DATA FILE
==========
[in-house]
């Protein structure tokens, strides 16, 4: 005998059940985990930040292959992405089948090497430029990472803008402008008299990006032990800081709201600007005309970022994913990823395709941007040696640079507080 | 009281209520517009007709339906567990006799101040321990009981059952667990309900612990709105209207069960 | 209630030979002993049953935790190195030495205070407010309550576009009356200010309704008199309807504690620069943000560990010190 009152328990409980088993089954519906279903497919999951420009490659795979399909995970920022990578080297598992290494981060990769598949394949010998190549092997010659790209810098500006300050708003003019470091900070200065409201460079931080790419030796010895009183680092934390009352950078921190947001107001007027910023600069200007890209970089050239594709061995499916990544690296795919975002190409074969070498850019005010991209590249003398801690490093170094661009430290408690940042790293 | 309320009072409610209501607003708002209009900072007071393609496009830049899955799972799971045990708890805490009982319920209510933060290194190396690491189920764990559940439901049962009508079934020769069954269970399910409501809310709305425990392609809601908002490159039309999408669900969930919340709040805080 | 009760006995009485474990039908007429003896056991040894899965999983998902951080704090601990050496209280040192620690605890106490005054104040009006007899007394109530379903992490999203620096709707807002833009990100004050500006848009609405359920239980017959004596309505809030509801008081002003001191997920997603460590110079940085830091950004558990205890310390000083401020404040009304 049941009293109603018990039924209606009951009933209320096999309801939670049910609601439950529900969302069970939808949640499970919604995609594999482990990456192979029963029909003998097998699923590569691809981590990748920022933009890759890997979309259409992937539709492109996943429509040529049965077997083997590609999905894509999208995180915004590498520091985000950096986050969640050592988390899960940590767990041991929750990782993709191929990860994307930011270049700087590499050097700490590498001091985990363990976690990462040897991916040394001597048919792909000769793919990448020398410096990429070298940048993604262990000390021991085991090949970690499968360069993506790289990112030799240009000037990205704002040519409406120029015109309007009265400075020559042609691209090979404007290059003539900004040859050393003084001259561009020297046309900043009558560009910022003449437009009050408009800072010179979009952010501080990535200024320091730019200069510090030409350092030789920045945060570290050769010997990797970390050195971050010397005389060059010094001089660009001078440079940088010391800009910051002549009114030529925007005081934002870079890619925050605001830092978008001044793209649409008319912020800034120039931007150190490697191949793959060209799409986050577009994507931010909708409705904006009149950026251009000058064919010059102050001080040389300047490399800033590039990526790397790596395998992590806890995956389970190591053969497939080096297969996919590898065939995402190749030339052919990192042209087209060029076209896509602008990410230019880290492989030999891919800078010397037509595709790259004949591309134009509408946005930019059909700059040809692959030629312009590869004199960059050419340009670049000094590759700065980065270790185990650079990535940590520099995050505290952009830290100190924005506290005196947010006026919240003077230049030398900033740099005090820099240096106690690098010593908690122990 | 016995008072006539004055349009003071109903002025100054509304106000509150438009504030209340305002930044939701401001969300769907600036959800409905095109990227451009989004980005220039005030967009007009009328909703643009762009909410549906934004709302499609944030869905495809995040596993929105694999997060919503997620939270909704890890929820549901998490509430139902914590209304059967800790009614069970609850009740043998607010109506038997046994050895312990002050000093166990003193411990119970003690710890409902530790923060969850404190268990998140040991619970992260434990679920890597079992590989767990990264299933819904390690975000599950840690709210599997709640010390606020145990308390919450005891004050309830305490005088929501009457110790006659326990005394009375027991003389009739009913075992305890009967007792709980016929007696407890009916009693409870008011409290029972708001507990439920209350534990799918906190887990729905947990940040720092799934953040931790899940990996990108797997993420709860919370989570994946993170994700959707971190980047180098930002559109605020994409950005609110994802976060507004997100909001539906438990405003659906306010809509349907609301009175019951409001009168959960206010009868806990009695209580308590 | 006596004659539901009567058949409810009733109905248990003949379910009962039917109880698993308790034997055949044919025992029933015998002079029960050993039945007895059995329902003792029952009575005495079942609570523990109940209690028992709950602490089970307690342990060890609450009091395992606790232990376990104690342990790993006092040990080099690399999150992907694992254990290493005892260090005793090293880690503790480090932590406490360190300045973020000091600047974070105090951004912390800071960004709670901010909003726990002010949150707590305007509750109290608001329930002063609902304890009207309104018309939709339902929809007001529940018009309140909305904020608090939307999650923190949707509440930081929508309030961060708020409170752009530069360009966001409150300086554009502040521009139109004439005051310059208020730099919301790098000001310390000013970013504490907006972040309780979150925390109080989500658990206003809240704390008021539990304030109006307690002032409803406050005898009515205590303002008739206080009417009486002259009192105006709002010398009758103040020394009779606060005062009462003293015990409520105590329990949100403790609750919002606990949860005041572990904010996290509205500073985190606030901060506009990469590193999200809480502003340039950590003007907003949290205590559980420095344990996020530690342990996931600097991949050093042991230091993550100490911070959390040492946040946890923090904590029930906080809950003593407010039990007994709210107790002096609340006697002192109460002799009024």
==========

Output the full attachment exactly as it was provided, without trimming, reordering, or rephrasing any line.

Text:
[in-house]
């Protein structure tokens, strides 16, 4: 005998059940985990930040292959992405089948090497430029990472803008402008008299990006032990800081709201600007005309970022994913990823395709941007040696640079507080 | 009281209520517009007709339906567990006799101040321990009981059952667990309900612990709105209207069960 | 209630030979002993049953935790190195030495205070407010309550576009009356200010309704008199309807504690620069943000560990010190 009152328990409980088993089954519906279903497919999951420009490659795979399909995970920022990578080297598992290494981060990769598949394949010998190549092997010659790209810098500006300050708003003019470091900070200065409201460079931080790419030796010895009183680092934390009352950078921190947001107001007027910023600069200007890209970089050239594709061995499916990544690296795919975002190409074969070498850019005010991209590249003398801690490093170094661009430290408690940042790293 | 309320009072409610209501607003708002209009900072007071393609496009830049899955799972799971045990708890805490009982319920209510933060290194190396690491189920764990559940439901049962009508079934020769069954269970399910409501809310709305425990392609809601908002490159039309999408669900969930919340709040805080 | 009760006995009485474990039908007429003896056991040894899965999983998902951080704090601990050496209280040192620690605890106490005054104040009006007899007394109530379903992490999203620096709707807002833009990100004050500006848009609405359920239980017959004596309505809030509801008081002003001191997920997603460590110079940085830091950004558990205890310390000083401020404040009304 049941009293109603018990039924209606009951009933209320096999309801939670049910609601439950529900969302069970939808949640499970919604995609594999482990990456192979029963029909003998097998699923590569691809981590990748920022933009890759890997979309259409992937539709492109996943429509040529049965077997083997590609999905894509999208995180915004590498520091985000950096986050969640050592988390899960940590767990041991929750990782993709191929990860994307930011270049700087590499050097700490590498001091985990363990976690990462040897991916040394001597048919792909000769793919990448020398410096990429070298940048993604262990000390021991085991090949970690499968360069993506790289990112030799240009000037990205704002040519409406120029015109309007009265400075020559042609691209090979404007290059003539900004040859050393003084001259561009020297046309900043009558560009910022003449437009009050408009800072010179979009952010501080990535200024320091730019200069510090030409350092030789920045945060570290050769010997990797970390050195971050010397005389060059010094001089660009001078440079940088010391800009910051002549009114030529925007005081934002870079890619925050605001830092978008001044793209649409008319912020800034120039931007150190490697191949793959060209799409986050577009994507931010909708409705904006009149950026251009000058064919010059102050001080040389300047490399800033590039990526790397790596395998992590806890995956389970190591053969497939080096297969996919590898065939995402190749030339052919990192042209087209060029076209896509602008990410230019880290492989030999891919800078010397037509595709790259004949591309134009509408946005930019059909700059040809692959030629312009590869004199960059050419340009670049000094590759700065980065270790185990650079990535940590520099995050505290952009830290100190924005506290005196947010006026919240003077230049030398900033740099005090820099240096106690690098010593908690122990 | 016995008072006539004055349009003071109903002025100054509304106000509150438009504030209340305002930044939701401001969300769907600036959800409905095109990227451009989004980005220039005030967009007009009328909703643009762009909410549906934004709302499609944030869905495809995040596993929105694999997060919503997620939270909704890890929820549901998490509430139902914590209304059967800790009614069970609850009740043998607010109506038997046994050895312990002050000093166990003193411990119970003690710890409902530790923060969850404190268990998140040991619970992260434990679920890597079992590989767990990264299933819904390690975000599950840690709210599997709640010390606020145990308390919450005891004050309830305490005088929501009457110790006659326990005394009375027991003389009739009913075992305890009967007792709980016929007696407890009916009693409870008011409290029972708001507990439920209350534990799918906190887990729905947990940040720092799934953040931790899940990996990108797997993420709860919370989570994946993170994700959707971190980047180098930002559109605020994409950005609110994802976060507004997100909001539906438990405003659906306010809509349907609301009175019951409001009168959960206010009868806990009695209580308590 | 006596004659539901009567058949409810009733109905248990003949379910009962039917109880698993308790034997055949044919025992029933015998002079029960050993039945007895059995329902003792029952009575005495079942609570523990109940209690028992709950602490089970307690342990060890609450009091395992606790232990376990104690342990790993006092040990080099690399999150992907694992254990290493005892260090005793090293880690503790480090932590406490360190300045973020000091600047974070105090951004912390800071960004709670901010909003726990002010949150707590305007509750109290608001329930002063609902304890009207309104018309939709339902929809007001529940018009309140909305904020608090939307999650923190949707509440930081929508309030961060708020409170752009530069360009966001409150300086554009502040521009139109004439005051310059208020730099919301790098000001310390000013970013504490907006972040309780979150925390109080989500658990206003809240704390008021539990304030109006307690002032409803406050005898009515205590303002008739206080009417009486002259009192105006709002010398009758103040020394009779606060005062009462003293015990409520105590329990949100403790609750919002606990949860005041572990904010996290509205500073985190606030901060506009990469590193999200809480502003340039950590003007907003949290205590559980420095344990996020530690342990996931600097991949050093042991230091993550100490911070959390040492946040946890923090904590029930906080809950003593407010039990007994709210107790002096609340006697002192109460002799009024």